Fort Wayne is home to the nation's largest population of Burmese refugees, about 4,000 strong, and having such a large ethnic group is obviously going to create some cultural oddities. This is a surprising one:
To some Americans, “Rambo” is just another shoot-'em-up flick. To the Burmese, it's an inspiration.
Citizens in Burma are risking their freedom to buy DVD copies of the film in which Sylvester Stallone takes on the Burmese military. “Rambo” is a hit with Burmese refugees in Fort Wayne, too.
The movie depicts the atrocities committed by the totalitarian Burmese government known as the State Peace and Development Council, considered one of the most tyrannical governments in the world.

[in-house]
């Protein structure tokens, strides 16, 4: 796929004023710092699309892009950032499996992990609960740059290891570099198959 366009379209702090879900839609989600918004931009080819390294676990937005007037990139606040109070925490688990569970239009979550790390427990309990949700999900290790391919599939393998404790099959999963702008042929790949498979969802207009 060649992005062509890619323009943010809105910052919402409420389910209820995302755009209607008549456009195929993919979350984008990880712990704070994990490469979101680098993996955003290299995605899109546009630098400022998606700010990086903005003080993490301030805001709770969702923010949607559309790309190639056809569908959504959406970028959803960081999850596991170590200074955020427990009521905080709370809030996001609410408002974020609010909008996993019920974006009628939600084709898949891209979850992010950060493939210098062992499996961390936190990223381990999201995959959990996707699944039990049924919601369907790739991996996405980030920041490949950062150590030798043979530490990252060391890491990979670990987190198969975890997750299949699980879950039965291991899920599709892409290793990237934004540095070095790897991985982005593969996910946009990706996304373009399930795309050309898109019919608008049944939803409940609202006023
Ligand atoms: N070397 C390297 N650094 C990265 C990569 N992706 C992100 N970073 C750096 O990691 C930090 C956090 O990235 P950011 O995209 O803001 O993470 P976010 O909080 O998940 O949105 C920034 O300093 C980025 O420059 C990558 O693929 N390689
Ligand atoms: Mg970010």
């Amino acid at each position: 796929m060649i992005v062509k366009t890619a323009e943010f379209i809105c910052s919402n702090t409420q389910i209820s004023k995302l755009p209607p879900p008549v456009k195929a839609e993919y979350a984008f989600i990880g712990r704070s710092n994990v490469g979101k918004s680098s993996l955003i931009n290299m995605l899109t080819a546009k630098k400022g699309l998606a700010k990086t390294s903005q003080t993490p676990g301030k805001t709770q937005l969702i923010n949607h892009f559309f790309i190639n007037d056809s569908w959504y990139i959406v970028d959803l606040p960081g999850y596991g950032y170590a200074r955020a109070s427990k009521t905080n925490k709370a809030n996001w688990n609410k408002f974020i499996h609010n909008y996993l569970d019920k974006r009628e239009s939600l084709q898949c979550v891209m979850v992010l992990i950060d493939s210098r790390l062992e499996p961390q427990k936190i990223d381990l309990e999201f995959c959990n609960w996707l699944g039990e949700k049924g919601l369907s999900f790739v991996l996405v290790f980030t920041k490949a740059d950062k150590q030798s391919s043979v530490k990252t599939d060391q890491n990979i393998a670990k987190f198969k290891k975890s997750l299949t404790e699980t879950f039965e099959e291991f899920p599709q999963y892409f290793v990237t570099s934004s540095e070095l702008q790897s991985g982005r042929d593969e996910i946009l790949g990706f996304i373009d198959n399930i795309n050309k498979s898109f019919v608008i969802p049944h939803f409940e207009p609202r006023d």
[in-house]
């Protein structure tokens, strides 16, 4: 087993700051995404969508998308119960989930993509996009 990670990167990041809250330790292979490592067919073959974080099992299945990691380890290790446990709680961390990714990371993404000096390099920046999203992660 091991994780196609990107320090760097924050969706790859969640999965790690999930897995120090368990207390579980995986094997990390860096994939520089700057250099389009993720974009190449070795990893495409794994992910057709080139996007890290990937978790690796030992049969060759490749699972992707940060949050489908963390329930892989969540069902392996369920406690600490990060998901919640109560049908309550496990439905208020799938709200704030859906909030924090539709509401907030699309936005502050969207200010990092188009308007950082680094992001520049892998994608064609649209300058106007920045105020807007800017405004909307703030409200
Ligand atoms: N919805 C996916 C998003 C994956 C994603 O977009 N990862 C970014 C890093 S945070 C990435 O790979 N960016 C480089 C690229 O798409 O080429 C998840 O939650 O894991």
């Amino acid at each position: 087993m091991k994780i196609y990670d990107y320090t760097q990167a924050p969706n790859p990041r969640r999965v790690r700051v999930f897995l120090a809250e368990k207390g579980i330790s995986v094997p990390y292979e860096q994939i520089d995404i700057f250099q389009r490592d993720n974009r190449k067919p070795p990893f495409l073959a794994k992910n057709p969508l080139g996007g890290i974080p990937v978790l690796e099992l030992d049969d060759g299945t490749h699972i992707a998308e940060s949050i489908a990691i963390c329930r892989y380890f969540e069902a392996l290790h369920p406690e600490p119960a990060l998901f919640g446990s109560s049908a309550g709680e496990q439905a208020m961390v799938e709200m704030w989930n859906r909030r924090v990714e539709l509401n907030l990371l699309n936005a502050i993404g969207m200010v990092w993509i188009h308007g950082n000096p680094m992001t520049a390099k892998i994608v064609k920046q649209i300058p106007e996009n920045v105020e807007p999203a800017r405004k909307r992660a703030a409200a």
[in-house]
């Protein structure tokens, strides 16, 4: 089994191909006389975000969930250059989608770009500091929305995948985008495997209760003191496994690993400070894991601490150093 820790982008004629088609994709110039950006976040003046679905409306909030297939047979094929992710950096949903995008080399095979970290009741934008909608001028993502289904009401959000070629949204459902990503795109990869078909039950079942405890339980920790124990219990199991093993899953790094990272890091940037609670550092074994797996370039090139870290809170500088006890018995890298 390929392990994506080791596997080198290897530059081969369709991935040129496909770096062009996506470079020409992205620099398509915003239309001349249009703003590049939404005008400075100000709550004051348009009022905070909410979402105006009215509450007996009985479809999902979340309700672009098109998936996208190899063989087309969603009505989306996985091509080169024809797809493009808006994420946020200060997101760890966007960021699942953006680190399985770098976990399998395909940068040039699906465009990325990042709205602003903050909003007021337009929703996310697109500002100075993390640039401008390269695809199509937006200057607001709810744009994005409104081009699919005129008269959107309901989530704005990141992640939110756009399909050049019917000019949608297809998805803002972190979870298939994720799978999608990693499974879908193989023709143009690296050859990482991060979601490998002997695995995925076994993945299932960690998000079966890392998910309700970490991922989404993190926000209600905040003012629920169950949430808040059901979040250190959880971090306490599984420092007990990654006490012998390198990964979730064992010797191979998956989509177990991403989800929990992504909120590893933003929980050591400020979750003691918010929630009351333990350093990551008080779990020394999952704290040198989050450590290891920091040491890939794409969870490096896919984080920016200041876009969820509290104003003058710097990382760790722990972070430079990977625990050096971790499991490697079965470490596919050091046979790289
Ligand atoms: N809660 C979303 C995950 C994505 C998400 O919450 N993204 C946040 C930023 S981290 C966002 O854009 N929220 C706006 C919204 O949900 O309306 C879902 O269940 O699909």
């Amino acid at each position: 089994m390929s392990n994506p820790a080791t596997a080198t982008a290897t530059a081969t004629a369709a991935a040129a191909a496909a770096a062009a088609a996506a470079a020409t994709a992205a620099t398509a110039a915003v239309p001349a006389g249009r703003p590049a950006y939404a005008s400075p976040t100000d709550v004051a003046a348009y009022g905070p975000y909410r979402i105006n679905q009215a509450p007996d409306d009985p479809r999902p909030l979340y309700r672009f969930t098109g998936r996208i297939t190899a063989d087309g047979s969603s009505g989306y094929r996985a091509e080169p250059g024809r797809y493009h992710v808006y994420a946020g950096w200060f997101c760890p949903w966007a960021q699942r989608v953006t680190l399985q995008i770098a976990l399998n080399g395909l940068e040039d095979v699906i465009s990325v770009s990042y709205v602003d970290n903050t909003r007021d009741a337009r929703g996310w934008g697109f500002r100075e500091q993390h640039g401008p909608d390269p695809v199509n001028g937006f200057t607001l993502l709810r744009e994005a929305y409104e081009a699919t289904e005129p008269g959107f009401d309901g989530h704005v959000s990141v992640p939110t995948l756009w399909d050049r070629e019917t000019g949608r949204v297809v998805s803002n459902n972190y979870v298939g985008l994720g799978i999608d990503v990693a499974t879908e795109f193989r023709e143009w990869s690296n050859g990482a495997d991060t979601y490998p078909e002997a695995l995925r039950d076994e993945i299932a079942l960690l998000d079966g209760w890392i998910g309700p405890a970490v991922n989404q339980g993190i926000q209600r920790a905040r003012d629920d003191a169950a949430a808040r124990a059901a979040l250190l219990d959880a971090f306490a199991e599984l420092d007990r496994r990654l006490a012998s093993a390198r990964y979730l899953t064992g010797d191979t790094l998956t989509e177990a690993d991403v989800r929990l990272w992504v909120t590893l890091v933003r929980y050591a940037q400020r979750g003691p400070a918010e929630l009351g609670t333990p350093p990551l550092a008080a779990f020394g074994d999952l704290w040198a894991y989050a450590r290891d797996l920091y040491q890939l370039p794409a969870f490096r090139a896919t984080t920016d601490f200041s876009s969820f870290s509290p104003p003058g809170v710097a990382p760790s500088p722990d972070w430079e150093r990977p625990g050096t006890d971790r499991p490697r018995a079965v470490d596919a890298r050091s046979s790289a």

“The movie covers the brutal methods of the regime,” Burmese refugee Kyaw T. Soe said Tuesday after watching the film at Coldwater Crossing. “This is why millions of people run out of Burma and some of them settle in Fort Wayne.”
Attendance has since dwindled, but some 60 Burmese, including some carrying anti-government leaflets, turned out when “Rambo” opened at the start of the month, theater personnel said.
We can learn something, then, from the silliest of movies. Remind me sometime to educate you about how "Next of Kin" was received by a certain subculture of which I am a member.